Four bestselling authors. One hellraising premise. What if the dead could be summoned from their graves—for a price? What if a quartet of distinctive storytellers took a stab at this deceptively simple idea—on a dare? The answers lie here, in Four Summoner’s Tales, as these acclaimed writers accept the challenge and rise to the occasion—in four brilliantly chilling ways. It’s...
Four bestselling authors. One hellraising premise.
What if the dead could be summoned from their graves—for a price? What if a quartet of distinctive storytellers took a stab at this deceptively simple idea—on a dare? The answers lie here, in Four Summoner’s Tales, as these acclaimed writers accept the challenge and rise to the occasion—in four brilliantly chilling ways. It’s all in the execution. . .
“SUFFER THE CHILDREN” BY KELLEY ARMSTRONG,#1 New York Times bestselling author
A preacher and his adopted daughter must solve the mystery of the newcomers to their isolated 19th century village—men who are preying on residents' overwhelming grief with promises to bring the stricken back to life.
“PIPERS” BY CHRISTOPHER GOLDEN, New York Times bestselling author
Twenty-three people have already lost their lives to the ruthless cartel terrorizing their small Texas border town. But one man has a plan for revenge, if the town’s survivors will let him use their loved ones—to raise an army of the undead.
“A BAD SEASON FOR NECROMANCY” BY DAVID LISS,National bestselling author
In merry old England, a rascally con man stumbles upon a book for raising the dead. But instead of using it to make money by reviving relatives for the rich, he'll do just the opposite. Because some family skeletons need to stay buried.
“ALIVE DAY” BY JONATHAN MABERRY, New York Times bestselling author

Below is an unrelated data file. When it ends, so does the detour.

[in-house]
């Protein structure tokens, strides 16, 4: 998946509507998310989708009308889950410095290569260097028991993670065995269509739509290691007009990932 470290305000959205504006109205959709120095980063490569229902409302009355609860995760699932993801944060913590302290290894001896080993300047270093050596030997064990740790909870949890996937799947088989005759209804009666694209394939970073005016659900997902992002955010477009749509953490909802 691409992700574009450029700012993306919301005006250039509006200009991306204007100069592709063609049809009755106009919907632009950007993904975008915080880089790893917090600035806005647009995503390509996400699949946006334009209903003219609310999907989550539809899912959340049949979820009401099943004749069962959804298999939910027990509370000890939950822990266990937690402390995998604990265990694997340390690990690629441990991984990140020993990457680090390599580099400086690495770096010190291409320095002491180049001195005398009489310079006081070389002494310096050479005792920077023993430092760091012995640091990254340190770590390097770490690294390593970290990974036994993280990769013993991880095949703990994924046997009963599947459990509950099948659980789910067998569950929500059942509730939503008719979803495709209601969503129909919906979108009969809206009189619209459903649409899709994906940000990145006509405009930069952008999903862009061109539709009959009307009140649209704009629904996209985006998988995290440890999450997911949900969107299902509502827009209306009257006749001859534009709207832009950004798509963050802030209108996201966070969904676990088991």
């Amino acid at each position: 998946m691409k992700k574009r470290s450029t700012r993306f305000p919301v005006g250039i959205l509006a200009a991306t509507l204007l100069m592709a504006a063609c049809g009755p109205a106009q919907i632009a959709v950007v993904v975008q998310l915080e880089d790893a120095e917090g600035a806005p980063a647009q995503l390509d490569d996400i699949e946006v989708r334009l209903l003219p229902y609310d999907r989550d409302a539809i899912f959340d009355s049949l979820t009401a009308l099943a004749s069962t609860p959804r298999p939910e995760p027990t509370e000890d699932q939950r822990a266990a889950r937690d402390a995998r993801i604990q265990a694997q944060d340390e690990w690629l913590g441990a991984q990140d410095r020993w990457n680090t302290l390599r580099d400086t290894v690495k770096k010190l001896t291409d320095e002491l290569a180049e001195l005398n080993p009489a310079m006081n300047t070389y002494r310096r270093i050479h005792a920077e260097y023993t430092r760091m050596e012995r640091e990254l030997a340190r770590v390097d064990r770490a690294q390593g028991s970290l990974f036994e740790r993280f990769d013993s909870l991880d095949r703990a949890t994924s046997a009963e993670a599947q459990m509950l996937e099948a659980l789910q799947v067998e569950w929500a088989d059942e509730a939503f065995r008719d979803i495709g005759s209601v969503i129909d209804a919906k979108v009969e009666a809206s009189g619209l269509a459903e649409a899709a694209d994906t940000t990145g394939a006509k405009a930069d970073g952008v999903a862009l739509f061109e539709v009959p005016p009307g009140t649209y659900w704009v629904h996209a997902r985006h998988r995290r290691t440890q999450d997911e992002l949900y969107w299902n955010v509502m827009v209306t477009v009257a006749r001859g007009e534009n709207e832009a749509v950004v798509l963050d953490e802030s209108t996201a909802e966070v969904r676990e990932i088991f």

In war-torn Afghanistan, a U.S. military operative and his team face off against an ancient horror during a harrowing off-the-books search-and-rescue mission.
Powered by adept story-crafting skills, this anthology of novellas delivers limited thrills, but it does successfully showcase four prominent authors’ inventive takes on a central theme: “A strange visitor comes to town, offering to raise the townsfolk’s dearly departed from the dead—for a price.” The worthy, if not terribly satisfying, “Suffer the Children” from Armstrong (the Otherworld series) follows the prompt most literally, with actual strangers, and an actual town. “Pipers” from Golden (The Graves of Saints), about the victims of a Mexican drug cartel becoming a vengeful undead army, has a jarringly sepia-hued evocation of Texas border life. Maberry recruits his own series lead, Joe Ledger, for “Alive Day,” perhaps the most ambitious of the quartet, and, unfortunately, the least effective. Confusing point-of-view changes and a nonsequential narrative turn his depiction of a death cult in Taliban-controlled Afghanistan into a muddle of feverish hallucinations, dismembered bodies, and blustering dialogue. Liss (The Twelfth Enchantment) rescues the project from mediocrity with “A Bad Season for Necromancy,” a witty account of a necromancer who blackmails rich widows in 18th-century London. (Sept.)